Before T-Mobile was probably even aware of its latest (and unfortunately, greatest ever) security breach, a treasure trove of data purportedly swiped from as many as 100 million people went up for sale online
While there's no indication anyone actually ended up buying said illegally obtained information, the man (or should we say boy?) behind the cyber-attack since confirmed to have violated the privacy of at least 53 million current, past, and prospective T-Mo customers
remains committed to damaging the "Un-carrier's" public image.
The hack was not as complicated as you might think
Look, everyone is vulnerable in the face of a sophisticated enough "bad actor" or hacking group. Wireless service providers, social media giants
, search giants
, federal governments, eve-ry-one.
But although that's a simple 21st century fact we all need to learn to accept and live with, what may not be so easy to swallow for the 53 million+ aforementioned people is hearing a 21-year-old describe just how effortlessly he was able to hit the jackpot.
Born in the US and raised in Northern Virginia by his Turkish mother, John Binns (which, believe it or not, is not a fake name) reached out to the Wall Street Journal
to, well, get some attention after discovering an "unprotected router exposed on the internet" just last month.
Incredibly enough, the discovery was made with the help of a "simple tool available to the public", relatively quickly leading to the unauthorized access of more than 100 servers containing all the information that's now compromised for good.
We're talking everything from phone numbers to IMEI and IMSI data, as well as customer names, birth dates, Social Security numbers, addresses, and driver's license/ID information, which was all stored together for some reason for current, former, and even just "prospective" T-Mobile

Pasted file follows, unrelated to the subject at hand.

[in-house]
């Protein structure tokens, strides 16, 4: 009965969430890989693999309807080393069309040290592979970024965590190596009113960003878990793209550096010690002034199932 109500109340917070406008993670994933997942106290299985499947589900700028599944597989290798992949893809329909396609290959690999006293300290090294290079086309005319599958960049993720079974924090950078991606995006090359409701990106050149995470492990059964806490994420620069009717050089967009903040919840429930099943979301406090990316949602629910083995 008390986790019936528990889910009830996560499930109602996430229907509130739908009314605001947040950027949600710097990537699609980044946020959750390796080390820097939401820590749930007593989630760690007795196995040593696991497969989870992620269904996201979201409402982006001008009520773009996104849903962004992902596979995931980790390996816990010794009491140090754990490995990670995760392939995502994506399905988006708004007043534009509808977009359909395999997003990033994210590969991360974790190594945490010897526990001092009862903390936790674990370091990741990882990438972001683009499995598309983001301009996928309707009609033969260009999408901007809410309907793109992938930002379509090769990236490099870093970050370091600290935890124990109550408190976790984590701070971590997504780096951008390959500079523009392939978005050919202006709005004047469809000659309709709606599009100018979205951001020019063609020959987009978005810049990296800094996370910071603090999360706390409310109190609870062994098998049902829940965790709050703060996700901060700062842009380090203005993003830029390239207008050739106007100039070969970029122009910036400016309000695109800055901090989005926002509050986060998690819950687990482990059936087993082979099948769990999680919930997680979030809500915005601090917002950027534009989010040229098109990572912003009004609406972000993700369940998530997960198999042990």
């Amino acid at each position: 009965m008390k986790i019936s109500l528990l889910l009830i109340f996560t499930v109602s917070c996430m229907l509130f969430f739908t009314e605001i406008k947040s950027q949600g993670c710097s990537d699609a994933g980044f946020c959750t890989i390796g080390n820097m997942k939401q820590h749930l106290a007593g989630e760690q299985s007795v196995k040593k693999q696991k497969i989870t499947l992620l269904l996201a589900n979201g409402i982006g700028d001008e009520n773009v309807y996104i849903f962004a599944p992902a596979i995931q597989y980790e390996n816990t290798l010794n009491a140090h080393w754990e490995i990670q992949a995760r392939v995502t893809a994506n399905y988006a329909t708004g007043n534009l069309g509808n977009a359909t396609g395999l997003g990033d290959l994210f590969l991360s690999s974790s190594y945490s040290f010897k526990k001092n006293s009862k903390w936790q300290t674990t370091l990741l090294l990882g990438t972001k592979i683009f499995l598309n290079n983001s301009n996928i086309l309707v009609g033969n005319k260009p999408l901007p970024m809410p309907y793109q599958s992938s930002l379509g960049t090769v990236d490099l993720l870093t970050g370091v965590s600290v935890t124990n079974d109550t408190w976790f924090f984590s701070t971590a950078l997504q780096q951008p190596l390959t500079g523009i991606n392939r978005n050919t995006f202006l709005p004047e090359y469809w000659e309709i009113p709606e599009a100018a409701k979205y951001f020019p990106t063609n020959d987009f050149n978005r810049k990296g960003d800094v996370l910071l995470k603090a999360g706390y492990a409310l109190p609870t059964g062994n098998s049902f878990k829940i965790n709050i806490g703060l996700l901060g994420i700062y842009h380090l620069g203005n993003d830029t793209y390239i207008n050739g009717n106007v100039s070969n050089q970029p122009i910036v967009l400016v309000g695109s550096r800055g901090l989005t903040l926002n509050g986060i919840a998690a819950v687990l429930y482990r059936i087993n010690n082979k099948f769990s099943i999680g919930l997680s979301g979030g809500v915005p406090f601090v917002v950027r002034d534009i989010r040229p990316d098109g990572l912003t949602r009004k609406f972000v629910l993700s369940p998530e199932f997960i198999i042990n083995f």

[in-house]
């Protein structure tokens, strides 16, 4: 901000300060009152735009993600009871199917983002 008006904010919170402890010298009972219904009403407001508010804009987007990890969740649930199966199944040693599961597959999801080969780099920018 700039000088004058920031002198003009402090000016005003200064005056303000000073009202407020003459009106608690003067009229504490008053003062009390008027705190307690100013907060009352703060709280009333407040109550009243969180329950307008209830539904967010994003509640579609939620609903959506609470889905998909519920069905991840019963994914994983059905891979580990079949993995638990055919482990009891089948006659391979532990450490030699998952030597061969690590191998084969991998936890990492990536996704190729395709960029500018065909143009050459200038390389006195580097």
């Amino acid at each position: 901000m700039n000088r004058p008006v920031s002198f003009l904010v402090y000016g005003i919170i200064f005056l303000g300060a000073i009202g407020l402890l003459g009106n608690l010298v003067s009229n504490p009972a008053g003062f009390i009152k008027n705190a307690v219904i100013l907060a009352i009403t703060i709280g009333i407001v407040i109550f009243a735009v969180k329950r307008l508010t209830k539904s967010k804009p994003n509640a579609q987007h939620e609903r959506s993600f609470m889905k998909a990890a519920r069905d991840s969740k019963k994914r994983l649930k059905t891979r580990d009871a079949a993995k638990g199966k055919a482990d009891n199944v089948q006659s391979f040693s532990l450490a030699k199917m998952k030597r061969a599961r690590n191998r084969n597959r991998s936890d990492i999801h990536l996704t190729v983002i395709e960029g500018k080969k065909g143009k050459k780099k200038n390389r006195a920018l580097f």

With all of that in mind, it's easy to understand why the aspiring hacker who single-handedly managed to penetrate all of Magenta's protections in the space of a few weeks views the company's security as an embarrassment.
Even more people than previously reported were impacted
The good news is that T-Mo still has no reason to believe any sort of financial, credit card, debit, or other payment information pertaining to personal or business accounts has been compromised, although as the ongoing investigation progresses, that could obviously change at any time.
The bad news is the types of impacted business information are sensitive enough to cause some serious damage, including everything from business names to federal tax IDs, addresses, contact names, and business phone numbers, not to mention personal data ranging from names to drivers' licenses, government identification numbers, SSNs, birth dates, addresses, phone numbers, and last but not least, IMEI and IMSI numbers.
In short, this is bad, nay, "awful", and it's only getting worse as more information comes to light. For what it's worth, T-Mobile is "confident" that the "bad actor's" access to its internal systems has been closed off, and oh, look, there's an Apple TV+ freebie
to distract you from this huge scandal.